Dan Charles, NPR

Dan Charles

NPR

Washington, DC, United States

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Recent:
  • NPR
Past:
  • WBUR
  • knkx public radio
  • KTOO

Recent articles by Dan:

NPR

Farmers Are Warming Up To The Fight Against Climate Change

Several big farm groups, traditionally hostile to environmental regulations, are now working with environmental advocates in support of farmer-friendly actions to reduce carbon emissions. → Read More

NPR

Farmworkers Say The Government Is Trying To Cut Their Wages

Farmworker advocates are accusing the U.S. Department of Agriculture of trying to cut the wages of farmworkers who come to the U.S. on temporary guest worker visas. → Read More

NPR

As Biotech Crops Lose Their Power, Scientists Push For New Restrictions

Some of the first GMOs – corn and cotton plants that have been genetically modified to fend off insects – are running into problems. Bugs have become resistant to them because they've been overused. → Read More

NPR

Fighting Climate Change, One Building At A Time

To end climate change, millions of homes will have to stop heating with fossil fuels. It's possible, and can even save money. Entrepreneur Donnel Baird is trying to make it happen. → Read More

NPR

How To Have Your Solar Farm And Keep Your Regular Farm, Too

Large-scale solar farms are running into opposition from people who want to save farmland. Now solar companies are trying to combine solar and farming. → Read More

NPR

In Arkansas, Backlash Against Pesticide Regulation Gets Personal

A state official in Arkansas who's led a national effort to limit damage from a controversial herbicide has recently found his tractors damaged and hay bales burned. → Read More

NPR

How Trump's Food Box Initiative Overpaid And Underdelivered

The Trump administration has been buying food from farmers and getting it to food banks. Food banks, however, say the program was not set up to deliver food efficiently. → Read More

NPR

A Prophet Of Soil Gets His Moment Of Fame

Rattan Lal, an Indian-born scientist, has devoted his career to finding ways to capture carbon from the air and store it in soil. Today, that idea has a catchy name: regenerative agriculture. → Read More

NPR

Food Is Growing More Plentiful, So Why Do People Keep Warning Of Shortages?

For more than a century, food has been getting more abundant, and cheaper. Yet people keep worrying about food shortages. Some economists say the fears actually create their own problems. → Read More

NPR

Big-Money Investors Gear Up For A Trillion-Dollar Bet On Farm Land

A trillion dollars worth of American farmland will change hands in the coming years. Wealthy investors are likely to buy more of it, with the power to shape rural communities and the environment. → Read More

NPR

How Absentee Landowners Keep Farmers From Protecting Water And Soil

America's vast fields of corn and soybeans have displaced wildlife and polluted waterways. Farmers could help solve those problems, but often don't, in part because they rent that land. → Read More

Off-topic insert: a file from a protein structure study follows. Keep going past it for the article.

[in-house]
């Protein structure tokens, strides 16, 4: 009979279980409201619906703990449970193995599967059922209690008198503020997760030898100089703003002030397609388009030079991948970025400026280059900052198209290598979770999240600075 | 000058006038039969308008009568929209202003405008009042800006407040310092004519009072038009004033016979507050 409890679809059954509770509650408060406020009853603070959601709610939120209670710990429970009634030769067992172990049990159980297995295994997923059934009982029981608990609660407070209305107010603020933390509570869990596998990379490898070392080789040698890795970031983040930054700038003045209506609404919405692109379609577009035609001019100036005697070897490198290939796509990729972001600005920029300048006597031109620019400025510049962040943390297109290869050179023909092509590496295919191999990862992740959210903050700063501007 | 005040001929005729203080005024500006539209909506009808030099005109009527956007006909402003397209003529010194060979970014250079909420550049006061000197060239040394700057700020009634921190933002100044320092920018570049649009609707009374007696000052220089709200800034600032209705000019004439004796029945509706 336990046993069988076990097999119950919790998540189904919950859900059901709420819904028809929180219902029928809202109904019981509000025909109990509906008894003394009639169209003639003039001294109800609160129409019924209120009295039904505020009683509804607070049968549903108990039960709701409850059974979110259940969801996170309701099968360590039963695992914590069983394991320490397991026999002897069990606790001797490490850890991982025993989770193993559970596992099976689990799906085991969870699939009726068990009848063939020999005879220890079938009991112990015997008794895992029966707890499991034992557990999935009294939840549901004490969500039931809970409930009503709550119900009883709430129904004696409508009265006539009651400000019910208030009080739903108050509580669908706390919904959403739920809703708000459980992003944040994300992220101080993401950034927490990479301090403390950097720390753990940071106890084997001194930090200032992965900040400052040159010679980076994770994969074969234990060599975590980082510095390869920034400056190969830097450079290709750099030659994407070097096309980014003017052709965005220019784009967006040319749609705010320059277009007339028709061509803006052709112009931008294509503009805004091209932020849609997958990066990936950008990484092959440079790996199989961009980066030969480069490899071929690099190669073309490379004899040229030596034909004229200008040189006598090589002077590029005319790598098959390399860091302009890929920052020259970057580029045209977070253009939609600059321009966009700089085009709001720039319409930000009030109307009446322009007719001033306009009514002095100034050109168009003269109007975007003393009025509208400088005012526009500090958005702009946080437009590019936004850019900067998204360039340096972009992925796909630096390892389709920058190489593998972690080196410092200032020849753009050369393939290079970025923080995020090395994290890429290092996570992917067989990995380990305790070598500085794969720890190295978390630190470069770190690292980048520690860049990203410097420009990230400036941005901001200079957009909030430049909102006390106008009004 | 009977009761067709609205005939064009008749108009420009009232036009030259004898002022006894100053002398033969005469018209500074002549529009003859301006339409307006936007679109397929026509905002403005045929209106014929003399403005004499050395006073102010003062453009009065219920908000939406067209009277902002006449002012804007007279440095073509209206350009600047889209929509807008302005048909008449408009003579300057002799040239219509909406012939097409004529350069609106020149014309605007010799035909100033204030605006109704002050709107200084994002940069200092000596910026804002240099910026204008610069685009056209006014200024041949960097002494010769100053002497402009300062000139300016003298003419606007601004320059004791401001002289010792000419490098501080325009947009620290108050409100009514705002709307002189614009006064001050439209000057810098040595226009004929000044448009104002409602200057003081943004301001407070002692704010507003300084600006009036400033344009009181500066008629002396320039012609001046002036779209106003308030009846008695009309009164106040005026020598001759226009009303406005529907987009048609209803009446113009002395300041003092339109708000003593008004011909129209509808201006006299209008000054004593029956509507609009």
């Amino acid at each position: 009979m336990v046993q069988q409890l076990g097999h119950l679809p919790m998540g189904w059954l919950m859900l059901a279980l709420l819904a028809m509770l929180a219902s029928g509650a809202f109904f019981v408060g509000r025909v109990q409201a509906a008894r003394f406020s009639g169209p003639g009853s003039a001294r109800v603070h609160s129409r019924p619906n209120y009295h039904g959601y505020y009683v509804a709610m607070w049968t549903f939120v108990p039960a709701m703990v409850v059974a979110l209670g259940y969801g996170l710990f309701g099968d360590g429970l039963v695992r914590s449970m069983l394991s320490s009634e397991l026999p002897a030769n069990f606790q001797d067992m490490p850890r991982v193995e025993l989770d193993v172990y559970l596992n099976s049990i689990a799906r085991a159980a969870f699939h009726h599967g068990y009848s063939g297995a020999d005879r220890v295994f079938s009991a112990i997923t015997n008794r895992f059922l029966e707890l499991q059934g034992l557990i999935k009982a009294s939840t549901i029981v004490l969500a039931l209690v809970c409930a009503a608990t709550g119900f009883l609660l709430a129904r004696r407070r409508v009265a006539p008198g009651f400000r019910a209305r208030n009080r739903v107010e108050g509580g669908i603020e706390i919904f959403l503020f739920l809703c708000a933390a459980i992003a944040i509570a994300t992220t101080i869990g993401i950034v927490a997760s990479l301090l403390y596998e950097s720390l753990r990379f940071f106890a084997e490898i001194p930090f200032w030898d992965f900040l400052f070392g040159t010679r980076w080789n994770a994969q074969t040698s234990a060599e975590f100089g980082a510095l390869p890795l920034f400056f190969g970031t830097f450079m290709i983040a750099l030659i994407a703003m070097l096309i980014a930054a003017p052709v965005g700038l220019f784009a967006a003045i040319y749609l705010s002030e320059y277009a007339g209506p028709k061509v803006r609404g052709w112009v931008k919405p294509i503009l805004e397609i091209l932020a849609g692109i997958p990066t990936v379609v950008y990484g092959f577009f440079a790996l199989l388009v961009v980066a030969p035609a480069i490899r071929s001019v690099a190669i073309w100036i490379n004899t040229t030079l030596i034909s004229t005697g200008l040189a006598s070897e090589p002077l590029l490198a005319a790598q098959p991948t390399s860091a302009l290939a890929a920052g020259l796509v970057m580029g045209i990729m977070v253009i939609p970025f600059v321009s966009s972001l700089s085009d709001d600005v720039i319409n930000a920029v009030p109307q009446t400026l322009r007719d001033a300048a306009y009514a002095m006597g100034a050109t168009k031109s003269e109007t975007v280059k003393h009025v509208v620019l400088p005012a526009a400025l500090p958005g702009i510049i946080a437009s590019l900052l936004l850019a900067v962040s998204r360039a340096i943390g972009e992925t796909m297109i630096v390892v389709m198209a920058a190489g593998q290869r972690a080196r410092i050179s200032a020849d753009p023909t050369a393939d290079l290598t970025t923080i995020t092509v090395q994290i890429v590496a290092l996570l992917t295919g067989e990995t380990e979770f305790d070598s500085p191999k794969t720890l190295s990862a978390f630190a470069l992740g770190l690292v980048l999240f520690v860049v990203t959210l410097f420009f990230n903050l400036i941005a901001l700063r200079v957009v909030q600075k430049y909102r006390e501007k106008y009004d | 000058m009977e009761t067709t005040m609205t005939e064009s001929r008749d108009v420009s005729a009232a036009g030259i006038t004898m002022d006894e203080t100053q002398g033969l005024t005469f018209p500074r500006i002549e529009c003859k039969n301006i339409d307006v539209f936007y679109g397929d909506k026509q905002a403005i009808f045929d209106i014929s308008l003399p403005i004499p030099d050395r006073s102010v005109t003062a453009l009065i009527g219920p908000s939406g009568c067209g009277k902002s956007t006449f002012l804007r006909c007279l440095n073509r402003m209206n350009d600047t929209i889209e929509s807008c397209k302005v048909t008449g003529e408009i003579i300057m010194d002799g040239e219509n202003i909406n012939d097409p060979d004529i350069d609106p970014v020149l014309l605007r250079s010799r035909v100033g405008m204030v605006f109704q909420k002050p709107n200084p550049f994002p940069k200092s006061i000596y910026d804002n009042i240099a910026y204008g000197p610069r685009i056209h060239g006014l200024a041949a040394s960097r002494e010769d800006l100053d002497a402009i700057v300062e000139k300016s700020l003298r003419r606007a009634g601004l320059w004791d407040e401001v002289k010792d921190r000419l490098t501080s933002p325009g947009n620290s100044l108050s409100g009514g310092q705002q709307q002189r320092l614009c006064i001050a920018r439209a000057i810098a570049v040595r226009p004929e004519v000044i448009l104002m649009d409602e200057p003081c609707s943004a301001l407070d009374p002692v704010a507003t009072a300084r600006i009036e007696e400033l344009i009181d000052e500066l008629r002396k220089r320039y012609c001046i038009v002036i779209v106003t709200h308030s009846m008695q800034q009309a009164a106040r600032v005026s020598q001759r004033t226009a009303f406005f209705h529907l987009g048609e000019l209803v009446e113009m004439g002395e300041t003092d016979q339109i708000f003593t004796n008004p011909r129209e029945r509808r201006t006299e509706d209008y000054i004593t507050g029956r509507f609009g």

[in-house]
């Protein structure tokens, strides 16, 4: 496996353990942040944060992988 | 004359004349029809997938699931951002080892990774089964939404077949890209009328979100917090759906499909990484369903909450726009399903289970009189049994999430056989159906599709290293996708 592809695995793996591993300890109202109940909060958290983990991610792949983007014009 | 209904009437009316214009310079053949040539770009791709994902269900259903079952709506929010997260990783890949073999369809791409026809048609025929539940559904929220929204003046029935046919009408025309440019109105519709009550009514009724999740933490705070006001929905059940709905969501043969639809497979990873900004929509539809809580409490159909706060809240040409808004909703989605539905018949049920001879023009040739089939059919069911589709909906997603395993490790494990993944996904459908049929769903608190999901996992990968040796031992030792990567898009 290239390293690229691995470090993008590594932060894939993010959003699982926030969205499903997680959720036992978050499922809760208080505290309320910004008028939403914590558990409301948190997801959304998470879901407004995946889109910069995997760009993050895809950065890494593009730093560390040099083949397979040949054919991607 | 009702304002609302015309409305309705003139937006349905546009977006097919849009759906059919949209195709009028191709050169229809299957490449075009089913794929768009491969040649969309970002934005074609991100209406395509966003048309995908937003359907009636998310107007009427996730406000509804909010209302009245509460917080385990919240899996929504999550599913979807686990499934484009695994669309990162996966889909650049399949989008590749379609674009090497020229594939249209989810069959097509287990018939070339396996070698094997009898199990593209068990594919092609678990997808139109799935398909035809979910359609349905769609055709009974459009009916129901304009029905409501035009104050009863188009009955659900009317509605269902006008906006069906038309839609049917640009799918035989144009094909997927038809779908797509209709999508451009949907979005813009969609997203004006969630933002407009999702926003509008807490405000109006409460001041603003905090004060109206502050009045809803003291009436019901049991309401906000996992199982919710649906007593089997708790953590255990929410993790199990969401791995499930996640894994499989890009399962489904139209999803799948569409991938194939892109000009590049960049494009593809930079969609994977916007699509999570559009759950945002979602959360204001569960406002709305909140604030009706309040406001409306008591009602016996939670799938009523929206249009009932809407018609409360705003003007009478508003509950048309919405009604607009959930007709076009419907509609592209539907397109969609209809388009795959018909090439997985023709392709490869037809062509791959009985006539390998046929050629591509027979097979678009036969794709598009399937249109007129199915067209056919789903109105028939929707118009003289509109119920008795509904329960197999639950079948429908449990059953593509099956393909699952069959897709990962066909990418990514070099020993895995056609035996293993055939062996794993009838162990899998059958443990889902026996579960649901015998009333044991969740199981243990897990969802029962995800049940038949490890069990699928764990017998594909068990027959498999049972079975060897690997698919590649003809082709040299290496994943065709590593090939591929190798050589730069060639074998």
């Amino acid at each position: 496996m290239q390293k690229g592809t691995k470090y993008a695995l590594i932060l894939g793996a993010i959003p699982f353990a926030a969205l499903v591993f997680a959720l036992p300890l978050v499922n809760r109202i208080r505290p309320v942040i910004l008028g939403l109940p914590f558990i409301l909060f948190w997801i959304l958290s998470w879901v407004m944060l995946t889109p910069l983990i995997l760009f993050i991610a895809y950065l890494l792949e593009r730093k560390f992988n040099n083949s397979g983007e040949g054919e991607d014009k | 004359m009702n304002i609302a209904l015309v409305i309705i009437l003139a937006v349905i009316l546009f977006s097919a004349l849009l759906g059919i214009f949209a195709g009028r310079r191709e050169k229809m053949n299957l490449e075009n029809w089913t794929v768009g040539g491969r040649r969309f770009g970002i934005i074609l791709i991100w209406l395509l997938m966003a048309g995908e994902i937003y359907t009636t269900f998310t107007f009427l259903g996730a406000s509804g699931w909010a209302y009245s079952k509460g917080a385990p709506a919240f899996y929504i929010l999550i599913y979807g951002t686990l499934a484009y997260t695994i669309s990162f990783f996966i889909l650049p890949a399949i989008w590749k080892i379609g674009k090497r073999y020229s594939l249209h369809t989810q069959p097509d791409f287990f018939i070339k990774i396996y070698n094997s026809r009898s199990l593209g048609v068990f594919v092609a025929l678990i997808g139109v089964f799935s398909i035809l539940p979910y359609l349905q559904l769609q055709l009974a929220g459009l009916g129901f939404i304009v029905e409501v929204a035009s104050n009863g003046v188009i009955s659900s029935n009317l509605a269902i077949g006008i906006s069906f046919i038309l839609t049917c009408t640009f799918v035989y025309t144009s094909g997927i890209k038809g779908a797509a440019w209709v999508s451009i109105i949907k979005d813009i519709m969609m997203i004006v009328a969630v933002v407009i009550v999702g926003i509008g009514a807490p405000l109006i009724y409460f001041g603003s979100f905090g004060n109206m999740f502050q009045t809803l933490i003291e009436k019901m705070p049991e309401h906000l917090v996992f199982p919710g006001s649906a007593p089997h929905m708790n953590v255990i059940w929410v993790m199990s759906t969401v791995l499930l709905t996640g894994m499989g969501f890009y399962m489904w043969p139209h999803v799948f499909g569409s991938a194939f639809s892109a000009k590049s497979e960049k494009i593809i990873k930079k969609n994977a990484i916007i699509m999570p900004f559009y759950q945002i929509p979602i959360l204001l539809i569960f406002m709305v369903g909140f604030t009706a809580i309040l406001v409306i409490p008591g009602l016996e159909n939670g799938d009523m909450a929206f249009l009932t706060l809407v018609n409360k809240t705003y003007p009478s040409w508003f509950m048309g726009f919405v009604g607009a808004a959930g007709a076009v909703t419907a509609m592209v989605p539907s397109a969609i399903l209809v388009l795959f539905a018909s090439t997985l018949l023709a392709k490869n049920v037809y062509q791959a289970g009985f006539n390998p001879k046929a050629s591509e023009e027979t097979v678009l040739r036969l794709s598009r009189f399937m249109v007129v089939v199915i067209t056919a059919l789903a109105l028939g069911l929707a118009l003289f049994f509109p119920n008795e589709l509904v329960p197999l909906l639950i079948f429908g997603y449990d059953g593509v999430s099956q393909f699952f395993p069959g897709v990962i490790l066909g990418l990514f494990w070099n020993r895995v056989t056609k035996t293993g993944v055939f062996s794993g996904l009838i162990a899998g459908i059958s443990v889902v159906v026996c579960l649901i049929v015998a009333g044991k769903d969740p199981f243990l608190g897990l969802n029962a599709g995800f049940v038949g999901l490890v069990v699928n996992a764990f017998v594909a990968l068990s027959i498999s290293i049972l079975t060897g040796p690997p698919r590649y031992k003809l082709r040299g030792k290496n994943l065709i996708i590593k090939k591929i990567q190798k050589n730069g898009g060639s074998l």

NPR

Absentee Landlords Interfere With Farmers Protecting Water, Soil

Some major environmental problems in the U.S. stem from using vast tracts of land to grow agricultural crops. But farmers are often limited to reduce that damage because they don't own the land. → Read More

NPR

Farmers Find Ways To Save Millions Of Pigs From Being Euthanized

When COVID-19 infections forced pork companies to close processing plants, some farmers predicted that it would force them to euthanize millions of hogs. The actual number has been much lower. → Read More

NPR

Food Banks Get The Love, But SNAP Does More To Fight Hunger

The charitable organizations called food banks are getting a lot of attention and donations right now. But they aren't nearly as important or effective as SNAP, formerly known as food stamps. → Read More

NPR

Another Pork Plant Shuts Down Amid Coronavirus Outbreak

Tyson Foods is halting work at a processing site in Waterloo, Iowa, because people have tested positive for the virus. Other plants also have closed, cutting U.S. pork production by about a quarter. → Read More

NPR

How One City Mayor Forced A Pork Giant To Close Its Virus-Stricken Plant

Smithfield Foods didn't want to stop slaughtering hogs at its Sioux Falls pork plant, even after hundreds of workers got sick with the coronavirus. Then the city's mayor forced the company's hand. → Read More

NPR

Meat Processing Plants Suspend Operations After Workers Fall Ill

Several processing plants in the U.S. are sitting idle this week because workers are sick with the coronavirus. Other facilities are still operating, but fewer workers are showing up. → Read More

NPR

FACT CHECK: Premature — Trump Continues To Claim Drug Can Treat Coronavirus

Lab studies have shown hydroxychloroquine has blocked the coronavirus from entering cells, but scientists have not reported results yet of whether it can work as a treatment. → Read More

NPR

Food Shortages? Nope, Too Much Food In The Wrong Places

Some Americans, fearing food shortages from COVID-19, have cleaned out supermarket shelves. Yet there's too much food in some places. Farmers are dumping milk and vegetables that they can't sell. → Read More

NPR

Medicare For All Coronavirus Patients? But Who Exactly Qualifies?

The Trump administration decided against opening special window for Affordable Care Act sign ups. "It's like they're twisting themselves into pretzels to avoid anything" Obamacare, said one. → Read More